The French Dispatch (2021)
Directed by Wes Anderson
Starring Benicio Del Toro, Adrien Brody, Tilda Swinton and many many more
Are you ready for framed symmetry and an impressive ensemble delivering quick, cerebral dialogue? I certainly hope so, because Wes Anderson’s tenth film The French Dispatch is now available for streaming on HBO Max.
This time around, the famed director (Rushmore, The Royal Tenenbaums) uses the dissolution of a weekly publication to tell three storylines that suggest broader implications. Set in France, not surprisingly, the film offers beautiful locations and sets as well excellent performances from regulars like Bill Murray and Adrien Brody alongside new additions like Timothée Chalamet and Jeffrey Wright, all of whom seem to be having way too much fun.
Each of the three storylines within the main plot were enjoyable, but my favorite was the first starring Benicio Del Toro as an imprisoned painter. The two stories that follow are just as visually stunning and well-acted, but it’s the first that sets the film’s overall tone. It lingered in my mind as the others unfolded, like a ghost that, once seen, took attention away from the present and possible futures. In fact, the revelation at the end of the first act left me so stunned that I had a difficult time getting invested in the following scenes with Chalamet and Frances McDormand. Ultimately, something was lost as their story came to a close.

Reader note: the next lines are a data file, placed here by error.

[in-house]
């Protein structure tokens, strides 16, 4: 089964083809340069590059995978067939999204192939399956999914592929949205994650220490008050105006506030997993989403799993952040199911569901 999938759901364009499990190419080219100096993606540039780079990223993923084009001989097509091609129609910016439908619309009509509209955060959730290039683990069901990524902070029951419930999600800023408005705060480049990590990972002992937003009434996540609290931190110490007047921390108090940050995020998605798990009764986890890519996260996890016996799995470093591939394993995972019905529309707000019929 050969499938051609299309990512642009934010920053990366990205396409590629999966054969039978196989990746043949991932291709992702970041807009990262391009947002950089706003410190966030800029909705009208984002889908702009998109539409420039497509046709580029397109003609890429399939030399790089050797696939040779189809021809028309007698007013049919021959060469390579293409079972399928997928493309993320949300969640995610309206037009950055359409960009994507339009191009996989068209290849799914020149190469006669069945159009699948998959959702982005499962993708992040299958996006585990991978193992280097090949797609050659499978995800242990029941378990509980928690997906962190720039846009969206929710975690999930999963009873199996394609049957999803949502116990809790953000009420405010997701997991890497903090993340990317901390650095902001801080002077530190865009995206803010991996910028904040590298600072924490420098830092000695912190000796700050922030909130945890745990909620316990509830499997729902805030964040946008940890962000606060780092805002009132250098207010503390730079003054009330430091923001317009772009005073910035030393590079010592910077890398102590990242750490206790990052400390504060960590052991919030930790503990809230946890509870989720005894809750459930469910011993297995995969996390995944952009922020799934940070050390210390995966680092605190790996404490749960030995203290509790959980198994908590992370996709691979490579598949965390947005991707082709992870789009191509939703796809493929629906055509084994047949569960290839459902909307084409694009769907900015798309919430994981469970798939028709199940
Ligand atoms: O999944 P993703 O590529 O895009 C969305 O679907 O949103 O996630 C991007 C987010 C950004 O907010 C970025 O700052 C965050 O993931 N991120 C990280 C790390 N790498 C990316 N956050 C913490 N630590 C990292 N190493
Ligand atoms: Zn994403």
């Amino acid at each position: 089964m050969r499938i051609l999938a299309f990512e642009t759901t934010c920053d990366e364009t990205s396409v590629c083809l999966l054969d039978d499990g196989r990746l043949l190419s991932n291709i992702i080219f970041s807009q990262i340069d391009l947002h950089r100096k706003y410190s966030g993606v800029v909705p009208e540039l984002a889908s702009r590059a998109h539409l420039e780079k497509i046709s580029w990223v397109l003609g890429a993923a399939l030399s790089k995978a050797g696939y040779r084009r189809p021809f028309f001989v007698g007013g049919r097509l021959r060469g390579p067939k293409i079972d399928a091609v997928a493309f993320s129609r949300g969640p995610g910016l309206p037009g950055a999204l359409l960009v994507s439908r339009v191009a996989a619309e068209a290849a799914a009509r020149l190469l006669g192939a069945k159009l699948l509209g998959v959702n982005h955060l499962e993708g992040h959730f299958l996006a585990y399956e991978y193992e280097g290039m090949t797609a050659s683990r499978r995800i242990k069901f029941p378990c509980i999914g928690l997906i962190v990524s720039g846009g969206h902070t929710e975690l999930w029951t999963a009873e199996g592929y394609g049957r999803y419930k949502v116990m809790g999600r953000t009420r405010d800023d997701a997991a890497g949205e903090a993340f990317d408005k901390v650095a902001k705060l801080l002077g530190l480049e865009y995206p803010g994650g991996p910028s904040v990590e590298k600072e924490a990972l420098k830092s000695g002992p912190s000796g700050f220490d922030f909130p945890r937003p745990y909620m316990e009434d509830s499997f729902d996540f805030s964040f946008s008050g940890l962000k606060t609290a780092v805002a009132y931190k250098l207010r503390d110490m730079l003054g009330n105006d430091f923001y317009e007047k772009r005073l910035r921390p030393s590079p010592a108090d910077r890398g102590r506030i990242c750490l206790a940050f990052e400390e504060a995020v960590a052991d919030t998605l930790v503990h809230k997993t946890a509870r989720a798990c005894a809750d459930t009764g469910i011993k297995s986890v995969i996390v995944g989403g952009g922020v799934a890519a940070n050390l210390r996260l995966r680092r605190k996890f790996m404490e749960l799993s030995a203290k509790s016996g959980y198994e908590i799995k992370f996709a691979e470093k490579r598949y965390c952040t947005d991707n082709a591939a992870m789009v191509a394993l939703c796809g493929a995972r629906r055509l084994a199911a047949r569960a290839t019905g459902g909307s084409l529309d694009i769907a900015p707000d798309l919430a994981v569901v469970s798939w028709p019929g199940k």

Being a voracious viewer of film, the anthology aspect of The French Dispatch left me little time to ponder and lament the climaxes and denouements. When most film credits roll, I stare star-struck at the darkened screen as the lights go up in the poorly attended theater. Here, when credits should be rolling, a new story pops up, and away we go.
This film deserves a second viewing before I am able to give my final analysis. However, with one viewing, I can say that it is a must see for fans of Anderson and an essential see for anyone that wants to know what it feels like to be consumed by a passion for art above all else. If most of Wes Anderson’s films are A’s, B’s & a few C’s then his latest is an A-.